I don’t see how anyone could say that this is a ‘misunderstanding.’  The article is clear.  It is combining two current events – the shooting this week of the agitated chimpanzee on a rampage and the signing of the stimulus package also this week by President Obama.  If this is a misunderstanding… please ‘splain. 

The cartoon is pretty clearly a poorly executed attempt at likening our president to a chimpanzee.  Like we couldn’t see that coming.  Ha – ha, so original. 

 As an African-American woman myself, of course that cartoon stings.  But, at the same time, our president is in a position that is unprecedented.  A first.  So, I am wielding pretty thick skin right now.  And I hope that he is too.  Right now, these slights have absolutely no bearing.  We are above it, way above. 

I’m taking the high road on this one.  I would urge anyone else to do the same thing.  

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Filed under Light Fare

Is Facebook Running Interference In Your Relationship?

CNN.com released a story yesterday projecting that it is Easier to Mess Up Love Life On Social Networks.  Well, duh.  According to the story, about a third of the adult population in the U.S. has a profile on a social networking site such as Facebook and MySpace.  The story goes on to speculate that with the ease of tracking past friends and acquaintances, many users seek out past lovers and old flames to friend.  By the way, the word ‘friend’ has now morphed into a verb meaning to link two profiles via a friend request invitation and acceptance.

The timing of that article couldn’t be more coincidental.  I wrote this article about the etiquette of tagging photos on social networks such as Facebook.  That article asks if it is appropriate to tag a married friend in a past photo of that friend and an old flame.  The answer is: it depends.  There should be open communication about what is acceptable to the married friend and that friend’s wishes should be respected.  That post was inspired by real events.  There was open communication and the situation was resolved.  No hard feelings, no disrespect.  The more our past and present lives converge on social networking websites, however, the more there seems to be a need for a rulebook – guidance on how to behave.  It is a lot like being in school all over again.  Except now, we are supposed to be adults.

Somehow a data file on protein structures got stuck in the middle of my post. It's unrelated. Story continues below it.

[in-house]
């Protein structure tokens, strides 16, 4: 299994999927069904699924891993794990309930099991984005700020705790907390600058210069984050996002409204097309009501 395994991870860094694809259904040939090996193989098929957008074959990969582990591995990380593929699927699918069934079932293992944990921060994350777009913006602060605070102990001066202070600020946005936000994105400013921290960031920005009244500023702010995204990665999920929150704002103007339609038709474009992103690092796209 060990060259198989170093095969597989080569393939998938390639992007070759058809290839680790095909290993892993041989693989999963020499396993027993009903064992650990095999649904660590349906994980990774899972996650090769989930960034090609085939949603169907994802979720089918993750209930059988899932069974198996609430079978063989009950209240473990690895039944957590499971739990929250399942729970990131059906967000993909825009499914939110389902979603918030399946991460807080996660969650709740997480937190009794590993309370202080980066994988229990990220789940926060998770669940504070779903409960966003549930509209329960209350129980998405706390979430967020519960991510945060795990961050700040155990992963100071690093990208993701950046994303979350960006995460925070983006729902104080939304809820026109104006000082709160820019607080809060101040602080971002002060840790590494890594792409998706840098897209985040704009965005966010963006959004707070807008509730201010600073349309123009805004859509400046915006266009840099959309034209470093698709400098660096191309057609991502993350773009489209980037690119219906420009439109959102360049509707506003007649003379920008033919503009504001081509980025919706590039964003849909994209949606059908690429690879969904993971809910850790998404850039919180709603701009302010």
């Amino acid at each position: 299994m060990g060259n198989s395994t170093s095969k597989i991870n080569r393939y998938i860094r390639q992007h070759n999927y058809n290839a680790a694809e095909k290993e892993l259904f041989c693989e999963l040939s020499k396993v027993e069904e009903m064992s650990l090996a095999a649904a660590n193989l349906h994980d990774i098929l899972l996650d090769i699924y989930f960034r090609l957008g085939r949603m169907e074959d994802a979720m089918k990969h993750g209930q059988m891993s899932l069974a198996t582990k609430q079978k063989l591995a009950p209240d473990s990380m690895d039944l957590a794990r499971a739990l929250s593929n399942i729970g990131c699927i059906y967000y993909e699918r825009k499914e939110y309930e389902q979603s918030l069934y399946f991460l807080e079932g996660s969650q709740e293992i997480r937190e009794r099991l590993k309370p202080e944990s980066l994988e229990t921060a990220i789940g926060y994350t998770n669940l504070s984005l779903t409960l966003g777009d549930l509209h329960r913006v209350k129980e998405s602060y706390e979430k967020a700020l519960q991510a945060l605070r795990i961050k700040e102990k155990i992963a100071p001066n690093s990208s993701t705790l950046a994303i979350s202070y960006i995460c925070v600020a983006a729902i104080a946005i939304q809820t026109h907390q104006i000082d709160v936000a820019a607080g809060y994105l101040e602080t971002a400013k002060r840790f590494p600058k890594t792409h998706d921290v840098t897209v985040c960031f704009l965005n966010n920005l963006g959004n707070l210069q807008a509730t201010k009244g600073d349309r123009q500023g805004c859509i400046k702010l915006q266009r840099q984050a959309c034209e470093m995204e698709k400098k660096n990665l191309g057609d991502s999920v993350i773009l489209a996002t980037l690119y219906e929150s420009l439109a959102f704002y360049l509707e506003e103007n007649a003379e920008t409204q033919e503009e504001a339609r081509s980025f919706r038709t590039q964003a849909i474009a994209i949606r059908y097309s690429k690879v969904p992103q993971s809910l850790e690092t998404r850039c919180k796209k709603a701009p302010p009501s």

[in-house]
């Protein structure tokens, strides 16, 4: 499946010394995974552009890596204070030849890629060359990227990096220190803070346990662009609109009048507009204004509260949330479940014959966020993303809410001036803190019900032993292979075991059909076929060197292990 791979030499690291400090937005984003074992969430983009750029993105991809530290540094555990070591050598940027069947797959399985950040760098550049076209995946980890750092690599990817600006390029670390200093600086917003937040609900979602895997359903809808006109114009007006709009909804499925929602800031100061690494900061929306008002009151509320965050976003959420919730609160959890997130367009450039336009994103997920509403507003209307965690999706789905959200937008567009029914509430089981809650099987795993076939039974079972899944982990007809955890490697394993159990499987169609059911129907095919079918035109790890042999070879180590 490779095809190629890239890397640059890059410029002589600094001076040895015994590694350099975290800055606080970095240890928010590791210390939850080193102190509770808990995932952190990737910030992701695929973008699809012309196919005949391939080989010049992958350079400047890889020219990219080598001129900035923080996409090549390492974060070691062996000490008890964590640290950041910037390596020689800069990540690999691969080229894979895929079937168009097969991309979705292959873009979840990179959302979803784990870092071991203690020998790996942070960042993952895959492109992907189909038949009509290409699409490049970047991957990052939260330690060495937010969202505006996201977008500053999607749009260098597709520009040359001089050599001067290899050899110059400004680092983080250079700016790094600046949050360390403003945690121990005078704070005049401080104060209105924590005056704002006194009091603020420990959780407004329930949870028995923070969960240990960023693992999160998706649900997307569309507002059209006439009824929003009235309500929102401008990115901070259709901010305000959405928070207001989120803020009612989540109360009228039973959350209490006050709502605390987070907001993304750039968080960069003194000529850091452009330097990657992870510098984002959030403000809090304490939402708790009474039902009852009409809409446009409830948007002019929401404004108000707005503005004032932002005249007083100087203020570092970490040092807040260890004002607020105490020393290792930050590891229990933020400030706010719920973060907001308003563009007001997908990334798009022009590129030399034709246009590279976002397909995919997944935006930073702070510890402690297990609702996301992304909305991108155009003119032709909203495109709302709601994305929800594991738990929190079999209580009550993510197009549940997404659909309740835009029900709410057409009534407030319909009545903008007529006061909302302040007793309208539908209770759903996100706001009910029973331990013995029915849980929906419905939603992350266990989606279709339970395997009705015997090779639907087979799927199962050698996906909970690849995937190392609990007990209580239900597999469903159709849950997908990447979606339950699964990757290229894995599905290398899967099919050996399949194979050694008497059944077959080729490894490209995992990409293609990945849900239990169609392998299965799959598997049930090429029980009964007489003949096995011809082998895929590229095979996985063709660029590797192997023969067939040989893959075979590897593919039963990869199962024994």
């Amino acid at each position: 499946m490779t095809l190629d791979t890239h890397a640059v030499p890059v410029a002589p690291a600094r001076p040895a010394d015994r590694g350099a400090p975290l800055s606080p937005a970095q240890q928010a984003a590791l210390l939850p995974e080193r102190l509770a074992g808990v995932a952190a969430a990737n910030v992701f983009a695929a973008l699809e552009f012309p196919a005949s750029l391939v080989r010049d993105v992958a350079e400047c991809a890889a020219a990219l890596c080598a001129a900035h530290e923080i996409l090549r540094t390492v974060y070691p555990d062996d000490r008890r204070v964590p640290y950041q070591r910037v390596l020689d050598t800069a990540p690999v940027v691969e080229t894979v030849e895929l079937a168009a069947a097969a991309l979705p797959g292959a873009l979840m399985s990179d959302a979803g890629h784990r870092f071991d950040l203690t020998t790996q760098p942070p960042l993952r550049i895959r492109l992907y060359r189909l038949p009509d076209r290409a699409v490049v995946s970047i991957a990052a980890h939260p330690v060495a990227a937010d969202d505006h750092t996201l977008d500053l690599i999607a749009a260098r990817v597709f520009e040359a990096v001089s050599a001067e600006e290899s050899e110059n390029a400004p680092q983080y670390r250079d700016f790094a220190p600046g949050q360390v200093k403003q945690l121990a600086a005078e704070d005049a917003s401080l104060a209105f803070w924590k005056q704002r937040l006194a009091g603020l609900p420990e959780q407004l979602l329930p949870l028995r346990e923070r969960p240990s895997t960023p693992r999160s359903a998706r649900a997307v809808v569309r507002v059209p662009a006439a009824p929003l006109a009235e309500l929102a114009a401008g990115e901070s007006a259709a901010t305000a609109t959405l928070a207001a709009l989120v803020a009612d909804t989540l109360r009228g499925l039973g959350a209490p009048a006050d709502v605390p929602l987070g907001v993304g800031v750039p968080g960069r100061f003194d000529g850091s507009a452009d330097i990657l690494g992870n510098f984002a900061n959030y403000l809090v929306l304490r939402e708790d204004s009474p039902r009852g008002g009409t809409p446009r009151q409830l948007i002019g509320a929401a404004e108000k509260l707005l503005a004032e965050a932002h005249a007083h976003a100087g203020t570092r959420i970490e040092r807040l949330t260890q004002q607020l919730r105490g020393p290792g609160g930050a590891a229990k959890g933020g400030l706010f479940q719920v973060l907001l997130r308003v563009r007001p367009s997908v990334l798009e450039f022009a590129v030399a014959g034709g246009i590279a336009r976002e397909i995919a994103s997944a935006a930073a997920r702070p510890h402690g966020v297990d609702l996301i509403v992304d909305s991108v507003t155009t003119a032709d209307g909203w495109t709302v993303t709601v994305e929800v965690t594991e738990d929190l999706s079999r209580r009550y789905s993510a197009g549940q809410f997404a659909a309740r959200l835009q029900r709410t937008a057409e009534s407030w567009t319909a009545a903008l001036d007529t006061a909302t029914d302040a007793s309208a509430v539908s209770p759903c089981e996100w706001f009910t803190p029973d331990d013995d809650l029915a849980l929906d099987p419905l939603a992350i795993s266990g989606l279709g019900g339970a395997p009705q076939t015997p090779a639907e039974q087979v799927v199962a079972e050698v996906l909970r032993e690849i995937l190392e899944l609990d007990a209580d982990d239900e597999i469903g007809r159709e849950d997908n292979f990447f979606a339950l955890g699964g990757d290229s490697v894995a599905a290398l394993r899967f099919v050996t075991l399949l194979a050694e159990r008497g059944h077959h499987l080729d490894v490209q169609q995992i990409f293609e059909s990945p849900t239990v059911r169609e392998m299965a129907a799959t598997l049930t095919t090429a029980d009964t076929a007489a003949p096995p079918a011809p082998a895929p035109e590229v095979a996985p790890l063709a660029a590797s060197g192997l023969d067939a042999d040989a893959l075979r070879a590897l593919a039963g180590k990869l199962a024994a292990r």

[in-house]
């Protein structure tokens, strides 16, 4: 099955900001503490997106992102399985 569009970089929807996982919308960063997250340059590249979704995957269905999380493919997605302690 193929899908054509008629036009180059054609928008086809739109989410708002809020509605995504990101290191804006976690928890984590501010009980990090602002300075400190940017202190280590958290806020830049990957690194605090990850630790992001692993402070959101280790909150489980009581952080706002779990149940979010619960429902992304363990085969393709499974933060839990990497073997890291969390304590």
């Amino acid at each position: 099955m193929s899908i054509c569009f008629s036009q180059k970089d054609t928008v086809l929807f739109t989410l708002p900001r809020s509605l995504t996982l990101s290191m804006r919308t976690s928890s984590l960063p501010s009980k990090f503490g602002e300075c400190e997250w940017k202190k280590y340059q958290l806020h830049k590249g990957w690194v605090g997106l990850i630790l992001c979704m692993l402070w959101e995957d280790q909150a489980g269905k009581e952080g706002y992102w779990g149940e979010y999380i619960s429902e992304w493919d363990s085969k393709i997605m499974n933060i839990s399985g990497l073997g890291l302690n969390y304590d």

So what if you have reconnected with old friends, which may include old flames, on a social networking website?  Must this run interference in your current relationship? The answer is no.  Again, we are all adults and we are capable of governing our own social networking lives, including our network relationships with others.  But, if you are married or are in a committed relationship, the guidelines to follow should originate within that relationship.  If, through open communication with your significant other, you determine that a social networking relationship is inappropriate, I would recommend terminating the network relationship.  After all, the tangible relationship should certainly be placed above all virtual relationships.  If the hierarchy of relationships is any different or is in doubt, then there may be several other issues worth investigating before answering the question of how a social networking site has run interference in your relationship.

The world of social networking websites is an exciting concept.  So much so, that there are phones being designed specifically and solely for the management of social network communications.  Someone proclaims an obsession or addiction to Facebook on nearly a daily basis, either in reality or in jest.  Obviously, I am partial to Facebook only because it is the most prominent social networking site in my life at this moment.  But, as exciting a concept as Facebook presents, it still ranks secondary to my tangible life.  I would choose my husband over a problematic Facebook relationship everyday.  He need only say the word. 

Ultimately, if Facebook is running interference in your relationship, it is because you didn’t check your activities and call a timeout.  Prevent conflict by communicating with your significant other and terminating problematic relationships on social networking sites. 

Have your social networking activities run interference in your relationship?

 

 

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Filed under marriage, Marriage and Military, Marriage and Relationships, relationships